African-Americans lead in Bible engagement and beliefs
PHILADELPHIA, July 11, 2017—The results of the latest State of the Bible survey by American Bible Society showed African-Americans are more engaged with the Bible than any other group, overwhelmingly citing positive beliefs and hope found in the Scriptures. Among African-Americans, 71 percent are considered Bible engagedi or Bible friendlyii (compared to just 58 percent of all Americans). A small segment of African-Americans, just six percent, have hostileiiifeelings toward the Bible; only four percent are skepticaliv; and 19 percent are neutralv.
When asked if the Bible contains everything a person needs to know to live a meaningful life, 77 percent agreed that it does. And while all Americans believe morality is on the decline (81 percent), 35 percent of African-Americans blame the decline on lack of Bible reading.
When African-Americans sit down to read the Bible, 29 percent read it for an hour or more—the leading timeframe for this category. Many cited feeling encouraged (51 percent) and hopeful (53 percent) as a result of reading the Bible.
African-Americans ranked higher than all Americans in:
Owning at least one Bible in their homes (95 percent)
Wishing they read the Bible more (74 percent)
Downloading or using a Bible app on a smart phone (46 percent)
Increasing Bible reading in the last year (33 percent)
Listening to audio versions of the Bible (40 percent)
Reading or listening to the Bible or praying every day (27 percent)
“African-Americans are much more inclined to recognize the value of reading the Bible,” said Roy Peterson, president and CEO of American Bible Society. “Anyone who devotes time to the Word of God can discover its unique ability to help make sense of life.”
State of the Bible is an annual report commissioned by American Bible Society and conducted by Barna Group on behaviors and beliefs about the Bible among U.S. adults. For more information about the latest State of the Bible research, visit StateoftheBible.org.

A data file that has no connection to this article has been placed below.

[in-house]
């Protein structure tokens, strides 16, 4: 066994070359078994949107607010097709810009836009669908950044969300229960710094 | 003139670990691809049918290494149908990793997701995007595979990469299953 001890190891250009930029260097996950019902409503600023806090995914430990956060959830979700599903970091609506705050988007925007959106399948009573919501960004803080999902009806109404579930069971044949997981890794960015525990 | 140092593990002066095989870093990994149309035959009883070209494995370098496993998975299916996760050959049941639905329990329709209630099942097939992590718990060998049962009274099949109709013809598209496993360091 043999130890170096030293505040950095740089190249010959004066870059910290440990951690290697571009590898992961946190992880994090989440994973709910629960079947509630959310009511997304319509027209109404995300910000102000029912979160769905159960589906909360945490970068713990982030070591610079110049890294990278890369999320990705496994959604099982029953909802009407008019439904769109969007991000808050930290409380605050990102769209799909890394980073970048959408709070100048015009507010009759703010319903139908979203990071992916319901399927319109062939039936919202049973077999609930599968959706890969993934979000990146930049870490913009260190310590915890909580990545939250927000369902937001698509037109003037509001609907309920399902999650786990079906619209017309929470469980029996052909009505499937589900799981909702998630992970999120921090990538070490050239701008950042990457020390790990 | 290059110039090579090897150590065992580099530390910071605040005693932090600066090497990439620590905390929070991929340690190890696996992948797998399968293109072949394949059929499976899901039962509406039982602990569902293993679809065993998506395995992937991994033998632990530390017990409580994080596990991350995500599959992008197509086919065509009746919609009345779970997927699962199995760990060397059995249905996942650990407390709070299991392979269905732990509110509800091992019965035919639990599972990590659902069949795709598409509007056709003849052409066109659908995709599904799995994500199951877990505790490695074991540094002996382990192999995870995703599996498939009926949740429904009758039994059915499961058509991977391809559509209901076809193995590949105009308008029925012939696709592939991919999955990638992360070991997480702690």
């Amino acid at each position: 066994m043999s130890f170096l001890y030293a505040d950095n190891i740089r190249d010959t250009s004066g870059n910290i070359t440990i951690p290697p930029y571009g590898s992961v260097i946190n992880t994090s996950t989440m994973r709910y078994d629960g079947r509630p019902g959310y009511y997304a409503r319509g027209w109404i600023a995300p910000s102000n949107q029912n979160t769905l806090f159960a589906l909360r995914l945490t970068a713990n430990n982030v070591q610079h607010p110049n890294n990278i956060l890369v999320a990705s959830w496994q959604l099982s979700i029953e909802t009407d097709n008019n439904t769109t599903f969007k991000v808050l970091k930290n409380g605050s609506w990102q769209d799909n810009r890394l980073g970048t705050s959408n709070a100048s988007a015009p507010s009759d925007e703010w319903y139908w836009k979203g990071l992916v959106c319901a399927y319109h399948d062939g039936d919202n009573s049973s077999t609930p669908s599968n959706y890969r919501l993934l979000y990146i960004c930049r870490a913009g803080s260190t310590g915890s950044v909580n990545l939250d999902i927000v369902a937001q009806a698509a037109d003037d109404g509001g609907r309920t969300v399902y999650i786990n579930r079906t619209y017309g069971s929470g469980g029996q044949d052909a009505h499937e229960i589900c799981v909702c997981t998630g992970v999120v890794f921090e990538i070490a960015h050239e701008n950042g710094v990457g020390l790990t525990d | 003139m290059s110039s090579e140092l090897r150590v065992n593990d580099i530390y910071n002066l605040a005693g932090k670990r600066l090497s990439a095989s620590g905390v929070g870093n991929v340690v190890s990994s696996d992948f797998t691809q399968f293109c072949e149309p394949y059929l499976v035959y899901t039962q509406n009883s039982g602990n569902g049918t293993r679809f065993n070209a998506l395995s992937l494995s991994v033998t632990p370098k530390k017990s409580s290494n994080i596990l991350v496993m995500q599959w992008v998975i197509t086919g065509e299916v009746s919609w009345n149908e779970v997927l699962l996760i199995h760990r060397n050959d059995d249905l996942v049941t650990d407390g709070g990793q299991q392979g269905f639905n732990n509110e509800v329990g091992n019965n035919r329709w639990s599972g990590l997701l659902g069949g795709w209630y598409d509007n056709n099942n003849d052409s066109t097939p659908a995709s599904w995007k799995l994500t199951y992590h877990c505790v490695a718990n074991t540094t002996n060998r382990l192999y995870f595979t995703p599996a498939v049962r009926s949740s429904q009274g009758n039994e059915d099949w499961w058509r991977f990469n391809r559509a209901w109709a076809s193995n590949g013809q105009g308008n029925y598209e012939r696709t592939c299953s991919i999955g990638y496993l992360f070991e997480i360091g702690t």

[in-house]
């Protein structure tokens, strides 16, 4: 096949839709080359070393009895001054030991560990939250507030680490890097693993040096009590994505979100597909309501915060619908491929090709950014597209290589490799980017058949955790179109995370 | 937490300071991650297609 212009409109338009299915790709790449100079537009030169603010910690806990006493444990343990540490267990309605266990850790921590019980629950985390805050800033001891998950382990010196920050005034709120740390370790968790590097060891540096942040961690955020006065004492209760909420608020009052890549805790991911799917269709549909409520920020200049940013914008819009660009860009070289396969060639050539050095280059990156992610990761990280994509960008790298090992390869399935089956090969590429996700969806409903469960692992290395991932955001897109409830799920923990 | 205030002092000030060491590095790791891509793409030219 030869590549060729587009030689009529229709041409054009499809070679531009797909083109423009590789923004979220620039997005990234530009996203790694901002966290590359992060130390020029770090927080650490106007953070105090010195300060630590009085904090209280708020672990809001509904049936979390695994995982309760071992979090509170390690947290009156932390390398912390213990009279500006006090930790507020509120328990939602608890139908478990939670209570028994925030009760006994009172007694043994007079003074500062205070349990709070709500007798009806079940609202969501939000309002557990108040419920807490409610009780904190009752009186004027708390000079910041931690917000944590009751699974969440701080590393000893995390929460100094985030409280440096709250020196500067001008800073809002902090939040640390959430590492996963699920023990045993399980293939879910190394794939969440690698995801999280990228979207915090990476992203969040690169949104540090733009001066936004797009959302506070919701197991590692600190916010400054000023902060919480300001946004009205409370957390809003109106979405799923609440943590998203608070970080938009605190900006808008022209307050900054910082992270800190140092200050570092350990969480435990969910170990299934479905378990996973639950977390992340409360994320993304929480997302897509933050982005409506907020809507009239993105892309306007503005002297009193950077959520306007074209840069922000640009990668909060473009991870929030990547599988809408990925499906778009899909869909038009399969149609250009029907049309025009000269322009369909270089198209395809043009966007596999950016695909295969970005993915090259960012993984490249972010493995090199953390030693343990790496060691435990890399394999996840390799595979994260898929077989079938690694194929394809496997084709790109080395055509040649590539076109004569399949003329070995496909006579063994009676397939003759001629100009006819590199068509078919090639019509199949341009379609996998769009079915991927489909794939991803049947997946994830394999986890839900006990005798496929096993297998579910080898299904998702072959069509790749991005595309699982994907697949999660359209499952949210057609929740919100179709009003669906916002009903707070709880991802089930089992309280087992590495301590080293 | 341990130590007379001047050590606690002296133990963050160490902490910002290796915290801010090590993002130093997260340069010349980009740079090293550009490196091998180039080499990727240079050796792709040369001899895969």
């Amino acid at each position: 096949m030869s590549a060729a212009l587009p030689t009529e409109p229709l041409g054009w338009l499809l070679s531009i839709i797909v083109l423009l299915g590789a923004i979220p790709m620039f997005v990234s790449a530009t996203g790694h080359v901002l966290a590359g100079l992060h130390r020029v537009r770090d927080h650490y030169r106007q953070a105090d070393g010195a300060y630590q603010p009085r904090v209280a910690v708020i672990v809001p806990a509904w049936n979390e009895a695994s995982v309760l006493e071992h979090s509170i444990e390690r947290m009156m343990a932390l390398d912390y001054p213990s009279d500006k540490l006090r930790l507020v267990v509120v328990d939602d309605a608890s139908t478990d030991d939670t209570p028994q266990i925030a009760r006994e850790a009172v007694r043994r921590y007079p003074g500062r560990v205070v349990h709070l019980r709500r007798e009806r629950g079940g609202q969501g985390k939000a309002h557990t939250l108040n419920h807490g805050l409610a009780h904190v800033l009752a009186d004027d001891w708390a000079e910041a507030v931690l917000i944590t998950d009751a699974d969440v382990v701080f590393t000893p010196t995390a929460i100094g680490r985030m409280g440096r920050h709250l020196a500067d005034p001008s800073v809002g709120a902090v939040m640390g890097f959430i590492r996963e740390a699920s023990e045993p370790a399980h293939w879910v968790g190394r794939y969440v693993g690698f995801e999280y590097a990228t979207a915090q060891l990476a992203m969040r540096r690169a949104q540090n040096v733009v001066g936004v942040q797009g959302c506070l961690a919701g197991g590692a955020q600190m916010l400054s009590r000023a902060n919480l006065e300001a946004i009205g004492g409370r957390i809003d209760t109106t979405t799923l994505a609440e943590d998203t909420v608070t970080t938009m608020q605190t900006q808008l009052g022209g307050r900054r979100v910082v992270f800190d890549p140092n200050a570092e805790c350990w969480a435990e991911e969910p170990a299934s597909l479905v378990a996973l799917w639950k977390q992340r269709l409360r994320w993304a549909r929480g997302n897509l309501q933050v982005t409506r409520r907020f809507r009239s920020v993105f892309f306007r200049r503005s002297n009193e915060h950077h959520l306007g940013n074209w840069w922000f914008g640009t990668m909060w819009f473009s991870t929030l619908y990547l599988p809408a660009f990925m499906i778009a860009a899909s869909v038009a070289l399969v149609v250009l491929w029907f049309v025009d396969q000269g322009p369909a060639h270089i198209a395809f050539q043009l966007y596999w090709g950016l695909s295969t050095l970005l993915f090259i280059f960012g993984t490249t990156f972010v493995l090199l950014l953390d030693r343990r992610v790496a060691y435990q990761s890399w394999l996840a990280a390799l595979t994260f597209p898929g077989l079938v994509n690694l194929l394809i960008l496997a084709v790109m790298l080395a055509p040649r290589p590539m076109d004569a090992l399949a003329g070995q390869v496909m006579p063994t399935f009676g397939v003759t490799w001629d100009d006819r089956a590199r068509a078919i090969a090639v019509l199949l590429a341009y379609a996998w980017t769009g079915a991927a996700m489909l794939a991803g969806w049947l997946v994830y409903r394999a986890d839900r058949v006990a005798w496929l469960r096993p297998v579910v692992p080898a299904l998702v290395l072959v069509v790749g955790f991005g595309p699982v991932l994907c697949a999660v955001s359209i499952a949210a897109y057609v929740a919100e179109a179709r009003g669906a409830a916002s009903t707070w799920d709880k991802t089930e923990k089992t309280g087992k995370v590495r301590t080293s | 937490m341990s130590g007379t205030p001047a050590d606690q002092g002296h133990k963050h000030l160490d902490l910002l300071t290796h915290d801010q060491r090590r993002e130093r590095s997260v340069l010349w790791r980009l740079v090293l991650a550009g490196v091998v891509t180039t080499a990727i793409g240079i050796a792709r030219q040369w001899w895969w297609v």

The State of the Bible 2017 report contains the findings from a nationwide study commissioned by American Bible Society and conducted by Barna Research (a division of Barna Group). Two research methodologies were used for the study: the first included 1,025 telephone interviews (including cellphone interviews) with adults in all 50 states in the U.S., and the second consisted of 1,028 online surveys using a nationally representative panel. The use of two methodologies provided a larger sample size for key questions and ensured even greater representation among all age groups. The telephone interviews were conducted Jan. 20 – 30, 2017, and included U.S. adults 18 years of age or older. The online surveys were conducted Jan. 23 – Feb. 2, 2017.
About American Bible Society
Since 1816, American Bible Society has worked to make the Bible available to every person in a language and format each can understand and afford, so all people may experience its life-changing message. One of the nation’s first and most enduring ministries, today’s American Bible Society provides resources across a variety of platforms, enabling first-time readers and seasoned theologians alike to engage with the best-selling book of all time. For more information, visit American.Bible.
i Bible engaged: one who has a high view of Scripture and reads it four or more times a week
ii Bible friendly: one who has a high view of Scripture but reads it fewer than four times a week
iii Bible hostile: one who believes the Bible is just another book of teachings written by men and was written to control or manipulate people
iv Bible skeptic: one who believes the Bible is just another book of teachings written by men
v Bible neutral: one who has lower, but not negative, view of Scripture and rarely or never reads the Bible